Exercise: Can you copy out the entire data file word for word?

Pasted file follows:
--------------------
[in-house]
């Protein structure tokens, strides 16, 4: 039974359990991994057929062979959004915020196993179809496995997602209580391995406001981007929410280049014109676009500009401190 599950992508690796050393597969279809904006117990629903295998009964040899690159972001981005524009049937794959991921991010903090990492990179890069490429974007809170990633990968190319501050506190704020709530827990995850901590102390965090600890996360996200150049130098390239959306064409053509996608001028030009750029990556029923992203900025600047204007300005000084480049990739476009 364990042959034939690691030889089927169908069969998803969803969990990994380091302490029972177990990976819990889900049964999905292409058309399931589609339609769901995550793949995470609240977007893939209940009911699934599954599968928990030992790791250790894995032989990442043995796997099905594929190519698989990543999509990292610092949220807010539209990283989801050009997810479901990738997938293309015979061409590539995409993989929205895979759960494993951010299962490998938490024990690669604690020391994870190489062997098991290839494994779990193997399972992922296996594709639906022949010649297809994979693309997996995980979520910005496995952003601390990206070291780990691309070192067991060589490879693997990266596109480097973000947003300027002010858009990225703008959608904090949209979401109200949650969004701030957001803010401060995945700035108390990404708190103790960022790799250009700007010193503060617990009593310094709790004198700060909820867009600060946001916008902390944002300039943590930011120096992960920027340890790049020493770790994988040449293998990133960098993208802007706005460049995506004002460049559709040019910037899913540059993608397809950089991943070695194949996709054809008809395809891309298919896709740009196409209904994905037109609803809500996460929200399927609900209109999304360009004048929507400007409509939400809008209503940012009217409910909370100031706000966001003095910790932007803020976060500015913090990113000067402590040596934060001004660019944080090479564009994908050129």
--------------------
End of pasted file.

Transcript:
[in-house]
């Protein structure tokens, strides 16, 4: 039974359990991994057929062979959004915020196993179809496995997602209580391995406001981007929410280049014109676009500009401190 599950992508690796050393597969279809904006117990629903295998009964040899690159972001981005524009049937794959991921991010903090990492990179890069490429974007809170990633990968190319501050506190704020709530827990995850901590102390965090600890996360996200150049130098390239959306064409053509996608001028030009750029990556029923992203900025600047204007300005000084480049990739476009 364990042959034939690691030889089927169908069969998803969803969990990994380091302490029972177990990976819990889900049964999905292409058309399931589609339609769901995550793949995470609240977007893939209940009911699934599954599968928990030992790791250790894995032989990442043995796997099905594929190519698989990543999509990292610092949220807010539209990283989801050009997810479901990738997938293309015979061409590539995409993989929205895979759960494993951010299962490998938490024990690669604690020391994870190489062997098991290839494994779990193997399972992922296996594709639906022949010649297809994979693309997996995980979520910005496995952003601390990206070291780990691309070192067991060589490879693997990266596109480097973000947003300027002010858009990225703008959608904090949209979401109200949650969004701030957001803010401060995945700035108390990404708190103790960022790799250009700007010193503060617990009593310094709790004198700060909820867009600060946001916008902390944002300039943590930011120096992960920027340890790049020493770790994988040449293998990133960098993208802007706005460049995506004002460049559709040019910037899913540059993608397809950089991943070695194949996709054809008809395809891309298919896709740009196409209904994905037109609803809500996460929200399927609900209109999304360009004048929507400007409509939400809008209503940012009217409910909370100031706000966001003095910790932007803020976060500015913090990113000067402590040596934060001004660019944080090479564009994908050129």